words Hattie Hartman
This is Renzo Piano’s worst building. The master Italian architect has succumbed to empty monumentalism, in the least likely of projects in the least likely of places.
At the Zentrum Paul Klee in Bern, Switzerland, intimate Klee works find themselves housed in a largely subterranean hangar-like structure abutting a motorway. The discretion one expects from Piano, apparent nearby at Basel’s Beyeler Foundation (1997), is absent here. The robust curvilinear steelwork of the Zentrum reads more like a Swiss military installation than a museum or cultural centre.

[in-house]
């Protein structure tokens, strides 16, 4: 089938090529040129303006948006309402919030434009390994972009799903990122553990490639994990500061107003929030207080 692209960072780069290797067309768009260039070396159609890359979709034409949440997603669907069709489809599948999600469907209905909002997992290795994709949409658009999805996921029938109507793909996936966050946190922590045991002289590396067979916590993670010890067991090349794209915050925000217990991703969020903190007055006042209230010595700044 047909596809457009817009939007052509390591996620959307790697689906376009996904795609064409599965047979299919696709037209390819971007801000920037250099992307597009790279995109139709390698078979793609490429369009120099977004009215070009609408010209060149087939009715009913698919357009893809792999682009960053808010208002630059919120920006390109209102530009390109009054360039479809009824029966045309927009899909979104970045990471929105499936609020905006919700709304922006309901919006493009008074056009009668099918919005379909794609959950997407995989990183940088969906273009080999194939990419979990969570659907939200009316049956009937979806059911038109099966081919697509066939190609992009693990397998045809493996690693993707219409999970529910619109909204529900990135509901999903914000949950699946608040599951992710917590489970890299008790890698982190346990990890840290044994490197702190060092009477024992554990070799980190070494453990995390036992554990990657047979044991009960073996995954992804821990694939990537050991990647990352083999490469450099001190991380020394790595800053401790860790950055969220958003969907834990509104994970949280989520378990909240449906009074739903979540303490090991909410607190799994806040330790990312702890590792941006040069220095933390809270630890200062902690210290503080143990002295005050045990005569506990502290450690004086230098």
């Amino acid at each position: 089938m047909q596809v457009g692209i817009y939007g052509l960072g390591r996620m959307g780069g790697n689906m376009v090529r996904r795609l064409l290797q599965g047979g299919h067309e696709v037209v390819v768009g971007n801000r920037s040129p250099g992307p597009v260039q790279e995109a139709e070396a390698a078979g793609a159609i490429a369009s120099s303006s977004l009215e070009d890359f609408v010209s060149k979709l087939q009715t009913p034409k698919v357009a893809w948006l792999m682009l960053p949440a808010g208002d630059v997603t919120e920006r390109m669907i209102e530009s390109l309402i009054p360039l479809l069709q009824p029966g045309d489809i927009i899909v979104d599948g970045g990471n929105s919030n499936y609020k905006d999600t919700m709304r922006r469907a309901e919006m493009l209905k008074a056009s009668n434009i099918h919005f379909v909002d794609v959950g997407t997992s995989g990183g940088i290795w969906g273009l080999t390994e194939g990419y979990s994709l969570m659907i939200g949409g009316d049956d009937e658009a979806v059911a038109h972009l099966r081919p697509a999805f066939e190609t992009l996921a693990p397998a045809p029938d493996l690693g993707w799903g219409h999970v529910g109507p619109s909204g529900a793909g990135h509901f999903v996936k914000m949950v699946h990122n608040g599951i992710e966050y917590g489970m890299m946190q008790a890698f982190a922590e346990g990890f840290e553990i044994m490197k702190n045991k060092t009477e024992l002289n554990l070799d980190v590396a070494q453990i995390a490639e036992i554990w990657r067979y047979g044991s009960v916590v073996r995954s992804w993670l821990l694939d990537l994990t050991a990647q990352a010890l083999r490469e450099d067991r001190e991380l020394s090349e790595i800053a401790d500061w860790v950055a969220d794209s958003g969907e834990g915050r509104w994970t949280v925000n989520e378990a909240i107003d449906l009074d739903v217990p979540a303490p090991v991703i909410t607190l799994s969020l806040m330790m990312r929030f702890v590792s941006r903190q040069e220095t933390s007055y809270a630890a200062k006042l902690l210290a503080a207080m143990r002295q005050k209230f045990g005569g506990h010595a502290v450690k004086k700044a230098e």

The Zentrum is meant to be a Swiss icon – there was even a postage stamp issued to commemorate the opening. What’s most disturbing about this is that this monumentality has been invoked in the name of Paul Klee, a delicate and introspective artist. Klee (1879 – 1940) spent his childhood and final years in Bern, though his most creative years were in Germany, including ten years at the Bauhaus. His final resting place lies within walking distance of the site. Klee’s multi-faceted persona as painter, accomplished violinist, teacher and incessant diarist is cited as the justification for creating an interdisciplinary cultural centre rather than a monographic museum devoted strictly to his life as a visual artist. The building houses more than 4,000 Klee works, approximately 40% of the artist’s output, as well as an auditorium, an education centre, an archive and administration wing, and the usual 21st-century museum accoutrements of shop, café and digital resource centre.